Scientists argue that a ULEZ for buildings – as well as vehicles – is necessary to reduce air pollution. Hugh Franklin examines how such a scheme would work in practice.
Buildings as well as vehicles should be regulated in ultra-low emission zones if we are serious about improving the air quality of Britain’s built up areas, say scientists.
But how would a ULEZ for buildings work in practice? Would owners of polluting buildings be fined? And how would the rules be enforced?
1. How would buildings be assessed?
The foundations for a ‘buildings ULEZ’ are already in place. Primary energy calculations used in the likes of the Standard Assessment Procedure (SAP) – the government’s chosen method for measuring Energy Performance Certificates (EPCs) and CO2 emissions for new, converted or extended residential dwellings – could be used as a measure. Then there is the Simplified Building Energy Model (SBEM) – used to calculate energy and carbon dioxide emissions in commercial buildings.
Such data could be the bedrock of a ULEZ for buildings. Rather than just measuring or recording the emissions of a building, a ‘ULEZ SAP’ could be used to encourage improved building performance.
2. Where would the benchmark be set?
We could look at a system such as Passivhaus, where both the primary energy demand – the energy required from the source to generate electricity, such as coal, solar, gas and so on – and the annual heating and cooling demand have maximum values to be certified.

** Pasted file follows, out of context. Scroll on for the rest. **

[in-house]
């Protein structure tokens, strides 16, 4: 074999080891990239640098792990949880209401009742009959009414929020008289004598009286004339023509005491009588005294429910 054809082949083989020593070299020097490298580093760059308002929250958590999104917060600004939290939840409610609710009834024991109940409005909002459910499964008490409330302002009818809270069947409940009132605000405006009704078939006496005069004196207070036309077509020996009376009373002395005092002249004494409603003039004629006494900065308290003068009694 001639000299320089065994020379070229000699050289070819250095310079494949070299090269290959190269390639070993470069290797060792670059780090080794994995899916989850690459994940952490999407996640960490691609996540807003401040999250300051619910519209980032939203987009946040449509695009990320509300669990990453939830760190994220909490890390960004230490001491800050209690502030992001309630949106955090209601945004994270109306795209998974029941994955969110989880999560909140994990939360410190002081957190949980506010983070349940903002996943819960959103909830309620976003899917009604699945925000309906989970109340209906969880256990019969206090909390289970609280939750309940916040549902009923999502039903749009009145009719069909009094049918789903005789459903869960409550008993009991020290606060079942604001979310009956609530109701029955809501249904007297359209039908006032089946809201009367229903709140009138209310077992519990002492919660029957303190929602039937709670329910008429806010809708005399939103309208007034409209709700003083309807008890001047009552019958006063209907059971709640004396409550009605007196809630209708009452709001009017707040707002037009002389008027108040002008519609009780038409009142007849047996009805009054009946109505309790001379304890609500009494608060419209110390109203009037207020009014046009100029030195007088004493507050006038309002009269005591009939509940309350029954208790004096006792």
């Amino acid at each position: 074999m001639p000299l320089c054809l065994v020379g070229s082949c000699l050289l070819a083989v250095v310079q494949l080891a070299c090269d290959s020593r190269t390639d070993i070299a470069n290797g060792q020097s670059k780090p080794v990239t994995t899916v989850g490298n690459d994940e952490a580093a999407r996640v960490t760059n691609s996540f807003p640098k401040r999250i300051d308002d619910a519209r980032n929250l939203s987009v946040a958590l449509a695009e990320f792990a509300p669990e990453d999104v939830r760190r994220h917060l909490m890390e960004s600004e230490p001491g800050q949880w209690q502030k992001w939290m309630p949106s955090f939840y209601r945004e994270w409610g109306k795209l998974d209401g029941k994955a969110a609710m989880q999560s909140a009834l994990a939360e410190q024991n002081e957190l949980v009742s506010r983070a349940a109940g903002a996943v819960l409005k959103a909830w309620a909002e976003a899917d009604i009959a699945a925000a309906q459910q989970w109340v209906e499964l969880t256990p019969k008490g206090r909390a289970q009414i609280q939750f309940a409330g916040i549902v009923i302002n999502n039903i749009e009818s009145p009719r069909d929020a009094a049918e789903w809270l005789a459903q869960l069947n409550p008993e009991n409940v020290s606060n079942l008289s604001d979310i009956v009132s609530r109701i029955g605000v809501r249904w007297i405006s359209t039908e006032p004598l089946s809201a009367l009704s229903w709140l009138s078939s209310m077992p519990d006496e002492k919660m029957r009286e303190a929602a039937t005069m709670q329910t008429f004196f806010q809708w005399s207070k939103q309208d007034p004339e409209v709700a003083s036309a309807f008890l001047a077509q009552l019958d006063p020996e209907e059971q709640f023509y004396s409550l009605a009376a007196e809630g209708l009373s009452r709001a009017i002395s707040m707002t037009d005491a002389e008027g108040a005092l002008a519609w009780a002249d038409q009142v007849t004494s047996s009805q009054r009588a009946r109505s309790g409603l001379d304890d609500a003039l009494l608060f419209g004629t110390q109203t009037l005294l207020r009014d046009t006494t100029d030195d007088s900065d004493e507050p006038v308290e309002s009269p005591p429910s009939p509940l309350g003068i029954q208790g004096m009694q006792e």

That doesn’t mean that every building should be built to Passivhaus levels, but it shows that benchmarks can be set and stuck to. We could have a ‘ULEZ benchmark’, under which the primary energy demand must be better than the London Energy Transformation Initiative (LETI) 2030 Building Standards.
Written and suggested by an independent group of industry professionals and designed to offer a route towards a net-zero city, these build standards are build-type specific, remove fossil fuels from properties and set limits on primary energy demand – the holy trinity of ULEZ buildings.
3. Wouldn’t a buildings ULEZ run the risk of shifting the problem elsewhere?
Not necessarily. If a building requires power inside a ULEZ zone, then the power used must also be produced via low-emission routes. Regulations would need to heavily penalise, or even ban, the use of any energy system which is from non-renewable sources.
In broad strokes, this would cut out any carbon or emissions-based energy systems, both at the power plant and in the building, but allow the usage of inductive heating (in certain circumstances). For example, an electric radiator powered from solar energy produced on site.
4. How would reducing building emissions compare to reducing transport emissions?
Very favourably. Buildings, both in operation and in construction, are some of the largest pollution contributors, responsible for 39% of global energy-related carbon emissions.